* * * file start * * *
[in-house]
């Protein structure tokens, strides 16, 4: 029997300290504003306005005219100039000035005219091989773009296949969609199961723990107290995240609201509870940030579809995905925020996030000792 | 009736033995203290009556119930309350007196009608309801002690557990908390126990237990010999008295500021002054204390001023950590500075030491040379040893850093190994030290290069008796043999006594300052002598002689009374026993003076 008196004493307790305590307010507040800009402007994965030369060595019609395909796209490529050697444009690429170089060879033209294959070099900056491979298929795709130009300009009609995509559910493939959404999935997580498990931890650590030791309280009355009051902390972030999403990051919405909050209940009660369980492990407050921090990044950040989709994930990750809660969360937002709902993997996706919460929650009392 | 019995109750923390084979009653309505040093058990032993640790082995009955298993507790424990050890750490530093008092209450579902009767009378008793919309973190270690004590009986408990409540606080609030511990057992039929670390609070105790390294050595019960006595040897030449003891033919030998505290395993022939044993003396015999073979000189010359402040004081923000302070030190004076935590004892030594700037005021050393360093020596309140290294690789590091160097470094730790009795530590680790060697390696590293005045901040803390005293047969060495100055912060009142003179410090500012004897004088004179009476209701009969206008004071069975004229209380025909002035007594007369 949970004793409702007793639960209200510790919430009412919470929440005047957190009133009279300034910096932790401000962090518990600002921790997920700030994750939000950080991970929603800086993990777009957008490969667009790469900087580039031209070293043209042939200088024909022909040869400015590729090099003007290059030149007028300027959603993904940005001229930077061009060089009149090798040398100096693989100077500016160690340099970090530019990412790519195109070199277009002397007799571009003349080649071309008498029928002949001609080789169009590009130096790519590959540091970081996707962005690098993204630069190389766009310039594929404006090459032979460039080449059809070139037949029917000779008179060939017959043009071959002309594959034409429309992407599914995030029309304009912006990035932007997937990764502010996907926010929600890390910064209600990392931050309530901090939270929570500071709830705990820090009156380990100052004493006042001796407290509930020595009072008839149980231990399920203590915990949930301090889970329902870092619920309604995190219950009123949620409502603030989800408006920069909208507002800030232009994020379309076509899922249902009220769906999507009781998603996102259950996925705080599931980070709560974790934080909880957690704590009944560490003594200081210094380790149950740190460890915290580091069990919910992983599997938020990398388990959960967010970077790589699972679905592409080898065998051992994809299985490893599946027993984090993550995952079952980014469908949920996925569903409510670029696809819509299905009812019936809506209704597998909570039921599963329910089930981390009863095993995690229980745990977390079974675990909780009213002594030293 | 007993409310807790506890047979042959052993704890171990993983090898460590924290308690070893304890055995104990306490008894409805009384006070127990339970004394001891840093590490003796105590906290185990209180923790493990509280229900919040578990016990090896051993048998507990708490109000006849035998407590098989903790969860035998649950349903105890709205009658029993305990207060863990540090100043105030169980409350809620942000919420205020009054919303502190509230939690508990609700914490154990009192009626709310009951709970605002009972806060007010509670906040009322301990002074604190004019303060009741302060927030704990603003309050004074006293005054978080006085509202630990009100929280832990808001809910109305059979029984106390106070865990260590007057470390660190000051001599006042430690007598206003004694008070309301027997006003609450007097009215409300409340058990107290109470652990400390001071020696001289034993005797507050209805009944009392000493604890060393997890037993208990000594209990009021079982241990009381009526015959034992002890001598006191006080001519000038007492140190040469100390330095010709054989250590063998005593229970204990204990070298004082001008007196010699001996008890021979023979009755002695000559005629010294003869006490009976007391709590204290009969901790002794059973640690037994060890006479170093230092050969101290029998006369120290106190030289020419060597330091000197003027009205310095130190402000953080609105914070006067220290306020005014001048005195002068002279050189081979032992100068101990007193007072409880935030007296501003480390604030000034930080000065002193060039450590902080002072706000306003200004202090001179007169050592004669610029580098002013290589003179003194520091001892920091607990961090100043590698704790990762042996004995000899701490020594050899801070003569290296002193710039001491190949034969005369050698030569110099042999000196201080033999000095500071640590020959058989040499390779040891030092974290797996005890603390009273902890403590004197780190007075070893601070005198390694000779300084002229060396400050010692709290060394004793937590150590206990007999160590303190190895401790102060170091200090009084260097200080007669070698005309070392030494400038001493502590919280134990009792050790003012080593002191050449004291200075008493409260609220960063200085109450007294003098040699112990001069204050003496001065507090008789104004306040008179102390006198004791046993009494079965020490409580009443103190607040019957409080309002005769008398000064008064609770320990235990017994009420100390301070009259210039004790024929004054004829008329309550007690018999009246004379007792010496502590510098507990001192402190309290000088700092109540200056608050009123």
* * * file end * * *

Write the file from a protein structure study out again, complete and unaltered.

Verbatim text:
[in-house]
């Protein structure tokens, strides 16, 4: 029997300290504003306005005219100039000035005219091989773009296949969609199961723990107290995240609201509870940030579809995905925020996030000792 | 009736033995203290009556119930309350007196009608309801002690557990908390126990237990010999008295500021002054204390001023950590500075030491040379040893850093190994030290290069008796043999006594300052002598002689009374026993003076 008196004493307790305590307010507040800009402007994965030369060595019609395909796209490529050697444009690429170089060879033209294959070099900056491979298929795709130009300009009609995509559910493939959404999935997580498990931890650590030791309280009355009051902390972030999403990051919405909050209940009660369980492990407050921090990044950040989709994930990750809660969360937002709902993997996706919460929650009392 | 019995109750923390084979009653309505040093058990032993640790082995009955298993507790424990050890750490530093008092209450579902009767009378008793919309973190270690004590009986408990409540606080609030511990057992039929670390609070105790390294050595019960006595040897030449003891033919030998505290395993022939044993003396015999073979000189010359402040004081923000302070030190004076935590004892030594700037005021050393360093020596309140290294690789590091160097470094730790009795530590680790060697390696590293005045901040803390005293047969060495100055912060009142003179410090500012004897004088004179009476209701009969206008004071069975004229209380025909002035007594007369 949970004793409702007793639960209200510790919430009412919470929440005047957190009133009279300034910096932790401000962090518990600002921790997920700030994750939000950080991970929603800086993990777009957008490969667009790469900087580039031209070293043209042939200088024909022909040869400015590729090099003007290059030149007028300027959603993904940005001229930077061009060089009149090798040398100096693989100077500016160690340099970090530019990412790519195109070199277009002397007799571009003349080649071309008498029928002949001609080789169009590009130096790519590959540091970081996707962005690098993204630069190389766009310039594929404006090459032979460039080449059809070139037949029917000779008179060939017959043009071959002309594959034409429309992407599914995030029309304009912006990035932007997937990764502010996907926010929600890390910064209600990392931050309530901090939270929570500071709830705990820090009156380990100052004493006042001796407290509930020595009072008839149980231990399920203590915990949930301090889970329902870092619920309604995190219950009123949620409502603030989800408006920069909208507002800030232009994020379309076509899922249902009220769906999507009781998603996102259950996925705080599931980070709560974790934080909880957690704590009944560490003594200081210094380790149950740190460890915290580091069990919910992983599997938020990398388990959960967010970077790589699972679905592409080898065998051992994809299985490893599946027993984090993550995952079952980014469908949920996925569903409510670029696809819509299905009812019936809506209704597998909570039921599963329910089930981390009863095993995690229980745990977390079974675990909780009213002594030293 | 007993409310807790506890047979042959052993704890171990993983090898460590924290308690070893304890055995104990306490008894409805009384006070127990339970004394001891840093590490003796105590906290185990209180923790493990509280229900919040578990016990090896051993048998507990708490109000006849035998407590098989903790969860035998649950349903105890709205009658029993305990207060863990540090100043105030169980409350809620942000919420205020009054919303502190509230939690508990609700914490154990009192009626709310009951709970605002009972806060007010509670906040009322301990002074604190004019303060009741302060927030704990603003309050004074006293005054978080006085509202630990009100929280832990808001809910109305059979029984106390106070865990260590007057470390660190000051001599006042430690007598206003004694008070309301027997006003609450007097009215409300409340058990107290109470652990400390001071020696001289034993005797507050209805009944009392000493604890060393997890037993208990000594209990009021079982241990009381009526015959034992002890001598006191006080001519000038007492140190040469100390330095010709054989250590063998005593229970204990204990070298004082001008007196010699001996008890021979023979009755002695000559005629010294003869006490009976007391709590204290009969901790002794059973640690037994060890006479170093230092050969101290029998006369120290106190030289020419060597330091000197003027009205310095130190402000953080609105914070006067220290306020005014001048005195002068002279050189081979032992100068101990007193007072409880935030007296501003480390604030000034930080000065002193060039450590902080002072706000306003200004202090001179007169050592004669610029580098002013290589003179003194520091001892920091607990961090100043590698704790990762042996004995000899701490020594050899801070003569290296002193710039001491190949034969005369050698030569110099042999000196201080033999000095500071640590020959058989040499390779040891030092974290797996005890603390009273902890403590004197780190007075070893601070005198390694000779300084002229060396400050010692709290060394004793937590150590206990007999160590303190190895401790102060170091200090009084260097200080007669070698005309070392030494400038001493502590919280134990009792050790003012080593002191050449004291200075008493409260609220960063200085109450007294003098040699112990001069204050003496001065507090008789104004306040008179102390006198004791046993009494079965020490409580009443103190607040019957409080309002005769008398000064008064609770320990235990017994009420100390301070009259210039004790024929004054004829008329309550007690018999009246004379007792010496502590510098507990001192402190309290000088700092109540200056608050009123």